No­bel judges, lit­er­a­ture and the bleak abyss be­tween them

Dayton Daily News - - IDEAS & VOICES - By Gar­ri­son Keil­lor Gar­ri­son Keil­lor writes for The Wash­ing­ton Post.

Mil­lions of peo­ple around the world un­der­stand the con­cept of read­ing books for plea­sure but the Swedes think of it as a form of colonoscopy.

I am off lin­gonber­ries for the time be­ing and Volvos and flat white fur­ni­ture from Ikea. No meat­balls, thank you. Once again the hu­mor­less Swedes have cho­sen a writer of mi­graines for the No­bel Prize in lit­er­a­ture, an au­thor of twi­light med­i­ta­tions on time and mem­ory and mor­tal­ity and cold toast by lon­ers look­ing at bad wall­pa­per. It’s not a prize for lit­er­a­ture, it’s a prize for ni­hilism. The Swedes said he’s like Jane Austen com­bined with Kafka with some of Proust, three other writ­ers you’d never in­vite to a party. Well, at least they didn’t give it to Joni Mitchell.

That Swedes give out the No­bel is like the Swiss de­cid­ing the Cy Young Award. We’re talk­ing tonedeaf, peo­ple. The words “Swedish” and “com­edy” sel­dom ap­pear in the same sen­tence ex­cept as a joke. All the Swedes with a sense of hu­mor came to Amer­ica and so what the No­bel judges rec­og­nize is bleak, cramped, emo­tion­ally stunted, enig­matic, pre­ten­tious. Mil­lions of peo­ple around the world un­der­stand the con­cept of read­ing books for plea­sure but the Swedes think of it as a form of colonoscopy. If they gave a No­bel Prize for food, they’d give it to quinoa. Of course all the book crit­ics ap­plauded the choice of Kazuo Ishig­uro: Prais­ing the dull and deadly is a time-tested way to demon­strate in­tel­lec­tual su­pe­ri­or­ity. It’s like tak­ing a ski va­ca­tion in North Dakota: It sets you apart from the crowd. And com­edy is so ut­terly ado­les­cent.

No, if you want to write a No­bel Prize-win­ning book, start with this para­graph:

“He did not know where he was. It was mid­night and the train seemed to be mov­ing, he couldn’t be sure. There were voices nearby, or maybe he was only imag­in­ing them. He could smell cre­osote. He knew cre­osote from his years in Al­bert­bad. He had been shipped there for crimes against the Direc­torate and had spent years driv­ing truck­loads of cre­osote to the canyon and dump­ing them in. Ever since then, his tea had tasted of cre­osote, his eggs, his morn­ing muf­fin.”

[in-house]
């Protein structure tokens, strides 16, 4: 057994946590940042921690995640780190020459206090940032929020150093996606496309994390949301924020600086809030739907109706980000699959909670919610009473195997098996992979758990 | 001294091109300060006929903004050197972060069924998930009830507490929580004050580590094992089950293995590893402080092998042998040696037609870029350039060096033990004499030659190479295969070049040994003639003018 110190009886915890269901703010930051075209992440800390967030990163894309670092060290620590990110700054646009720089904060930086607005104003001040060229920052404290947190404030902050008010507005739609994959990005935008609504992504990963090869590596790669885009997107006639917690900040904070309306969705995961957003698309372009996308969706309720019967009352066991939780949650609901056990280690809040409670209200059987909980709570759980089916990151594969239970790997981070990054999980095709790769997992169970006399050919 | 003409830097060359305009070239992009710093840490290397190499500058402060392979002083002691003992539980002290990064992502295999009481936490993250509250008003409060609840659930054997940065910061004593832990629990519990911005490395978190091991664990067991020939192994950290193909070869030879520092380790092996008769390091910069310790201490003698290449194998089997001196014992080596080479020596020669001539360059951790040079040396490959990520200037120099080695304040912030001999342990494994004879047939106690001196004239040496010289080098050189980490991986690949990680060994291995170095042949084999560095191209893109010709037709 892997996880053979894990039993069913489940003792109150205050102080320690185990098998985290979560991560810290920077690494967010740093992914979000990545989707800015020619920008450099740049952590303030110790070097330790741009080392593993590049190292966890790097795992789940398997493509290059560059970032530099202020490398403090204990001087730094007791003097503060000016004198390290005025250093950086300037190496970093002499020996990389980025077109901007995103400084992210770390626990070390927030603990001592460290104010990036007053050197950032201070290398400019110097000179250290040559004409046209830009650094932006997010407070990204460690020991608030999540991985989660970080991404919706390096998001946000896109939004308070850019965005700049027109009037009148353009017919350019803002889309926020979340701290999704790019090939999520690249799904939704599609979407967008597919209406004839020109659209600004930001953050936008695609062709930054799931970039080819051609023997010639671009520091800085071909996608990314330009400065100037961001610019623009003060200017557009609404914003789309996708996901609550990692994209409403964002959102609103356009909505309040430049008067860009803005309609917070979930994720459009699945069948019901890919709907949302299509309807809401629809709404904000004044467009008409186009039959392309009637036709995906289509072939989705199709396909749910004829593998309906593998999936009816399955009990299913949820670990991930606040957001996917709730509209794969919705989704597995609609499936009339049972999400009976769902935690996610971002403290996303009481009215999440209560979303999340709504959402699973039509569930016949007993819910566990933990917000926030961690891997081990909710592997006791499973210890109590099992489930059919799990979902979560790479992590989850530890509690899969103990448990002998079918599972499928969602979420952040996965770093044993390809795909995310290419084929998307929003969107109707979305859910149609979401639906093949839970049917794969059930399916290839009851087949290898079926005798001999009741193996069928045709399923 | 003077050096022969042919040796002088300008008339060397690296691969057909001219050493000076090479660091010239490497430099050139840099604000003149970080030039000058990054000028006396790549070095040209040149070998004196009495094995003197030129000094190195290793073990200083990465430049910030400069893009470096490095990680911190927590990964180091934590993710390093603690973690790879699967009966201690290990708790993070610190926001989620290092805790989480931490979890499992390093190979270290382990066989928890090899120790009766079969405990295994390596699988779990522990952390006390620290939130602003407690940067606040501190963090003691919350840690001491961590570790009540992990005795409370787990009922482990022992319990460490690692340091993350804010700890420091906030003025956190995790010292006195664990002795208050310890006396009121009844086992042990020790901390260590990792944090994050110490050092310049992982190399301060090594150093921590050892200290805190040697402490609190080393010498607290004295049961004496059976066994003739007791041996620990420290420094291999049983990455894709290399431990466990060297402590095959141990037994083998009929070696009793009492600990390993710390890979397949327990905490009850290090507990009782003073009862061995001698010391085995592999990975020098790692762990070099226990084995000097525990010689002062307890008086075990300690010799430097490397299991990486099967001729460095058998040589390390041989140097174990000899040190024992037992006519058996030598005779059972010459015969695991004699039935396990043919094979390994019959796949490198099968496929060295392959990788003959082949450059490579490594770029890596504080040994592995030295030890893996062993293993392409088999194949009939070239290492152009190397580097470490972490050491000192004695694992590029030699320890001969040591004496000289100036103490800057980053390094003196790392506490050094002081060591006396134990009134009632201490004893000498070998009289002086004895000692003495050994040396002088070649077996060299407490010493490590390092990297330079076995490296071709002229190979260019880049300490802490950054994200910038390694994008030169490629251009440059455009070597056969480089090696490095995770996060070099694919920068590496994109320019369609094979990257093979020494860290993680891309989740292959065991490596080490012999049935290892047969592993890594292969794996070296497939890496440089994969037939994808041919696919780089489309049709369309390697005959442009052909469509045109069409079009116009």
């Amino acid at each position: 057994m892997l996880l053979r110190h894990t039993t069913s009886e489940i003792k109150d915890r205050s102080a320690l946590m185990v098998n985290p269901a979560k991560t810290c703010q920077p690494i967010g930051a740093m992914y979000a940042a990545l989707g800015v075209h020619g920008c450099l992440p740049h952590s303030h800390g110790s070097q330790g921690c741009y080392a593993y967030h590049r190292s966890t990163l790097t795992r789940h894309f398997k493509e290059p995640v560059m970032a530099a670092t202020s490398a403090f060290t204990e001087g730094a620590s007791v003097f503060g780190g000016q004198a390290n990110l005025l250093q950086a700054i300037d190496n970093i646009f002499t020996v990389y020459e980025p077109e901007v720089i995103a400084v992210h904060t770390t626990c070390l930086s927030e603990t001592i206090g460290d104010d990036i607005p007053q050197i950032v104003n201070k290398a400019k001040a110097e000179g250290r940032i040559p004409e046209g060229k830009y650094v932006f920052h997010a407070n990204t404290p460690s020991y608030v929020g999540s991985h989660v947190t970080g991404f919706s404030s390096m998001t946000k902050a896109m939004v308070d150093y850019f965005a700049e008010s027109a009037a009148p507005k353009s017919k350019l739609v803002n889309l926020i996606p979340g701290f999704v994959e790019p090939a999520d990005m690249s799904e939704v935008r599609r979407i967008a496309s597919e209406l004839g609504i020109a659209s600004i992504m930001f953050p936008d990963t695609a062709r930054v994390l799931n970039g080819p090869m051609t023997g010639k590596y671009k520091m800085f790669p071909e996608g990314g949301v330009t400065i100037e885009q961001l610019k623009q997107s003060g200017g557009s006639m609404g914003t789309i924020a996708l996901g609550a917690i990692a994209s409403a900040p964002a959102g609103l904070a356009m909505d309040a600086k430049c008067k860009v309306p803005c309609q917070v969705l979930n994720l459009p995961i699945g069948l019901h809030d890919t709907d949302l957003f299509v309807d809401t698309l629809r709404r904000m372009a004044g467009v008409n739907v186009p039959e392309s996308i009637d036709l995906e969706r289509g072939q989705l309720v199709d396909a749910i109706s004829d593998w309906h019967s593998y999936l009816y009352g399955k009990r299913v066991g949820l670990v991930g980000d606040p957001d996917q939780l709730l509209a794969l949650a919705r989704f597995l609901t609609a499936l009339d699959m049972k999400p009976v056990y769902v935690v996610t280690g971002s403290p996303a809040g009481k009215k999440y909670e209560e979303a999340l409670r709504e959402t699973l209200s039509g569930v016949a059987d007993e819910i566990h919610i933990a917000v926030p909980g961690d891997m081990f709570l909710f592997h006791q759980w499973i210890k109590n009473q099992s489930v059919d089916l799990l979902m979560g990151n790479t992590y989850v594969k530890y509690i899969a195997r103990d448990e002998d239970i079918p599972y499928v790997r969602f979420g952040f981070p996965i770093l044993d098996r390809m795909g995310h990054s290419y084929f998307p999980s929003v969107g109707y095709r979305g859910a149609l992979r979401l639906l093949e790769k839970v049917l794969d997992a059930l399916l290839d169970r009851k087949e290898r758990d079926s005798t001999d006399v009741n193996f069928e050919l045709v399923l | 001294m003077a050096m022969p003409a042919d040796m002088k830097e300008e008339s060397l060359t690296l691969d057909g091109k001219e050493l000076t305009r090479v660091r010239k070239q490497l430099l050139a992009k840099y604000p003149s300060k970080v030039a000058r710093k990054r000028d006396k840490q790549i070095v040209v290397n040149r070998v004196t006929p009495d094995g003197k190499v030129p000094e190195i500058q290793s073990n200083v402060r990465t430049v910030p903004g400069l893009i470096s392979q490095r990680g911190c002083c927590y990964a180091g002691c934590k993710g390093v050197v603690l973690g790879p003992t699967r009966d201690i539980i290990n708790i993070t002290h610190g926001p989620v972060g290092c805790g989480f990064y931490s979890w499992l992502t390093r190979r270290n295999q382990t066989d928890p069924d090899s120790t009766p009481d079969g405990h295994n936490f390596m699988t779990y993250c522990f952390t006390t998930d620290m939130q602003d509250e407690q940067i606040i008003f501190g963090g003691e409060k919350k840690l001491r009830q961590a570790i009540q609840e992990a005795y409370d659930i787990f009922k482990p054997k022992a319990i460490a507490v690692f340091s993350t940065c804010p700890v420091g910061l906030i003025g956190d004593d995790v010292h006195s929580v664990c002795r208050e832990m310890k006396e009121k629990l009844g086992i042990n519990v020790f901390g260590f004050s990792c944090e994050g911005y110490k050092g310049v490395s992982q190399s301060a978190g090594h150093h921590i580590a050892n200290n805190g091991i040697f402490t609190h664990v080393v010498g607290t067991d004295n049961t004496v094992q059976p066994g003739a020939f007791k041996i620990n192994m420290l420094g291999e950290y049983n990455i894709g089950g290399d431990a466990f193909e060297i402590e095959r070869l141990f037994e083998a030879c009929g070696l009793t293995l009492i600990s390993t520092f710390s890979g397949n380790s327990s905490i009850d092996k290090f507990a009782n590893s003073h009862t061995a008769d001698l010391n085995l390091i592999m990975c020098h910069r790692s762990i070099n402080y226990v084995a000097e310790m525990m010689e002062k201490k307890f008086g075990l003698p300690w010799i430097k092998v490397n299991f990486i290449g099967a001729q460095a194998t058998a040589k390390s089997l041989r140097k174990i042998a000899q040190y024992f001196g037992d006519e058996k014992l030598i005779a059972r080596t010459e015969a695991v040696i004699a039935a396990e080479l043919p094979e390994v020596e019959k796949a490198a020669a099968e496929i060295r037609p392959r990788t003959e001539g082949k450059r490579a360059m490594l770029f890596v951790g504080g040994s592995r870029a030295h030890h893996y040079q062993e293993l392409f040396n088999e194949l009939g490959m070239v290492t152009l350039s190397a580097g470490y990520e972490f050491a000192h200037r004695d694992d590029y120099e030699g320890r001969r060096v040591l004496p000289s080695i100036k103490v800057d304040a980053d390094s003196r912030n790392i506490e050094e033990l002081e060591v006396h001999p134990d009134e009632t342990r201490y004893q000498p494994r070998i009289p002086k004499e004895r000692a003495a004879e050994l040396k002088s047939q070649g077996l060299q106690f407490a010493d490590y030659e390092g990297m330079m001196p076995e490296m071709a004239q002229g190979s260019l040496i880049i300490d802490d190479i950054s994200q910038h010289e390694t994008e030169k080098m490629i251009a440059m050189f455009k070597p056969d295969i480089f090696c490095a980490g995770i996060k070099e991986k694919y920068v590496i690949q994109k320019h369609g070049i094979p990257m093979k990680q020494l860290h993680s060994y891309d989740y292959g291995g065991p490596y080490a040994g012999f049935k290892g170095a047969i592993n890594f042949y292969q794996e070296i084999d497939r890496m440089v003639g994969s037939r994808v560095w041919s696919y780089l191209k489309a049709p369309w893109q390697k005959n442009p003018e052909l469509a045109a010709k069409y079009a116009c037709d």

Do not — I re­peat, Do Not — be­gin with a para­graph like this:

“She sat at the ta­ble in the far corner of the café, wait­ing for him, and flashed a bril­liant smile as he ap­proached. He no­ticed the bal­loon on the cush­ion of the chair op­po­site her. A large semi-in­flated or­ange bal­loon. Her eyes glit­tered, she was de­lighted to see him, and sud­denly he knew what he needed to do. He pre­tended not to no­tice the bal­loon. He walked to the chair, took her pale hand and kissed it, sat down firmly and from be­neath came a loud bubbly flut­tery ex­cla­ma­tion of flat­u­lence, and from her came peals of laugh­ter, like bells on Christ­mas morn­ing. And that was where it all be­gan. From that de­ci­sion to sit on it.”

Mean­while, it is a beau­ti­ful Oc­to­ber day and I’m sit­ting in the kitchen, en­joy­ing a hearty licorice tea and look­ing at my lovely wife. I don’t re­call any­one do­ing any­thing like that in Mr. Ishig­uro’s books. As the No­bel com­mit­tee said, he “has un­cov­ered the abyss be­neath our il­lu­sory sense of con­nec­tion with the world.” Beauty is an il­lu­sion, as are licorice tea and mar­riage and, of course, the kitchen, which sits on the edge of a cliff look­ing down at noth­ing­ness 100 miles deep.

The man who should have won the prize goes by the name Philip Roth and what dis­qual­i­fies him are the many rich de­scrip­tive pas­sages re­veal­ing a love of the phys­i­cal world and the el­e­ments of sto­ry­telling such as con­ver­sa­tion, some of which is, since the speak­ers are Amer­i­can, way too funny, way too con­nected to the world.

In their long-stand­ing cam­paign against com­edy, the Swedish Academy is do­ing al­most as much dam­age as old man No­bel did with his hard work de­vel­op­ing bet­ter rock­ets, can­non, and ex­plo­sives. They are lead­ing young writ­ers to as­pire to vacu­ity. I say, let the Swedes give the prize for ur­ban plan­ning. Let the Jews give the No­bel Prize. They know from lit­er­a­ture. Com­pare a list of great Jewish writ­ers and a list of great Swedish writ­ers. I rest my case. Swedish lit­er­a­ture is made up of small dark sto­ries in which peo­ple are very silent and then it starts snow­ing and a dog barks and some­one reaches for the aqua­vit.

Poor Ishig­uro. A week ago he was a writer strug­gling to put him­self on pa­per and now he’s be­come a gran­ite statue in the park, pi­geons sit­ting on his shoul­ders. Write some­thing funny, Ish. As­ton­ish us. Go to the No­bel ban­quet in Stock­holm in De­cem­ber and sit down on the bal­loon.

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